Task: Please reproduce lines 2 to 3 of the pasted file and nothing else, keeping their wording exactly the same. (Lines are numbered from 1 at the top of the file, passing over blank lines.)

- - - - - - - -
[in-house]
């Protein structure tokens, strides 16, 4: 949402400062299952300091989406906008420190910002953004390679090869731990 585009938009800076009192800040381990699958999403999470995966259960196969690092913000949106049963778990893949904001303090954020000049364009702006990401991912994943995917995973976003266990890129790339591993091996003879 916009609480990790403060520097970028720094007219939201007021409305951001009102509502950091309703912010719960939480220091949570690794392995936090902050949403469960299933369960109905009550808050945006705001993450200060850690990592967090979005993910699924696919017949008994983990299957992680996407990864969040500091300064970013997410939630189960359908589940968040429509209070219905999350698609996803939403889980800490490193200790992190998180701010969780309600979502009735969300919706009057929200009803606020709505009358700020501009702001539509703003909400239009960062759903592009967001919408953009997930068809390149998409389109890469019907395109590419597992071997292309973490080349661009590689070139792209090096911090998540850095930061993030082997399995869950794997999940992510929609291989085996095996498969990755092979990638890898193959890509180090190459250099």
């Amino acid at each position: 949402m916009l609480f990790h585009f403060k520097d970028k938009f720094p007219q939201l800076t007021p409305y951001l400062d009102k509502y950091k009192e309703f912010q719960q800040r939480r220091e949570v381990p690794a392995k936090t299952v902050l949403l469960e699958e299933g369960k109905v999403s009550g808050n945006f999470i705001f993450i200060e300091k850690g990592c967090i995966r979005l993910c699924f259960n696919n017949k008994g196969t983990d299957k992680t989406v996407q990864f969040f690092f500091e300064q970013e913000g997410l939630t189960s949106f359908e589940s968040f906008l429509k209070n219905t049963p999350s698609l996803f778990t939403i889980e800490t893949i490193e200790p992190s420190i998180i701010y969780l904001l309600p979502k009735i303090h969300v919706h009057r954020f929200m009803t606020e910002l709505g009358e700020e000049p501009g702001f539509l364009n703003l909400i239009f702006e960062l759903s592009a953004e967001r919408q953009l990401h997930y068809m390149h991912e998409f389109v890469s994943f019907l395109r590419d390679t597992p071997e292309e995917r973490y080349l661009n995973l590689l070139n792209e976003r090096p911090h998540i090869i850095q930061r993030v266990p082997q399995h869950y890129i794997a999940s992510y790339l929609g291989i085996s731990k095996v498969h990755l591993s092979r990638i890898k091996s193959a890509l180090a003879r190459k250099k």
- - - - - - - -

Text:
């Protein structure tokens, strides 16, 4: 949402400062299952300091989406906008420190910002953004390679090869731990 585009938009800076009192800040381990699958999403999470995966259960196969690092913000949106049963778990893949904001303090954020000049364009702006990401991912994943995917995973976003266990890129790339591993091996003879 916009609480990790403060520097970028720094007219939201007021409305951001009102509502950091309703912010719960939480220091949570690794392995936090902050949403469960299933369960109905009550808050945006705001993450200060850690990592967090979005993910699924696919017949008994983990299957992680996407990864969040500091300064970013997410939630189960359908589940968040429509209070219905999350698609996803939403889980800490490193200790992190998180701010969780309600979502009735969300919706009057929200009803606020709505009358700020501009702001539509703003909400239009960062759903592009967001919408953009997930068809390149998409389109890469019907395109590419597992071997292309973490080349661009590689070139792209090096911090998540850095930061993030082997399995869950794997999940992510929609291989085996095996498969990755092979990638890898193959890509180090190459250099």
């Amino acid at each position: 949402m916009l609480f990790h585009f403060k520097d970028k938009f720094p007219q939201l800076t007021p409305y951001l400062d009102k509502y950091k009192e309703f912010q719960q800040r939480r220091e949570v381990p690794a392995k936090t299952v902050l949403l469960e699958e299933g369960k109905v999403s009550g808050n945006f999470i705001f993450i200060e300091k850690g990592c967090i995966r979005l993910c699924f259960n696919n017949k008994g196969t983990d299957k992680t989406v996407q990864f969040f690092f500091e300064q970013e913000g997410l939630t189960s949106f359908e589940s968040f906008l429509k209070n219905t049963p999350s698609l996803f778990t939403i889980e800490t893949i490193e200790p992190s420190i998180i701010y969780l904001l309600p979502k009735i303090h969300v919706h009057r954020f929200m009803t606020e910002l709505g009358e700020e000049p501009g702001f539509l364009n703003l909400i239009f702006e960062l759903s592009a953004e967001r919408q953009l990401h997930y068809m390149h991912e998409f389109v890469s994943f019907l395109r590419d390679t597992p071997e292309e995917r973490y080349l661009n995973l590689l070139n792209e976003r090096p911090h998540i090869i850095q930061r993030v266990p082997q399995h869950y890129i794997a999940s992510y790339l929609g291989i085996s731990k095996v498969h990755l591993s092979r990638i890898k091996s193959a890509l180090a003879r190459k250099k």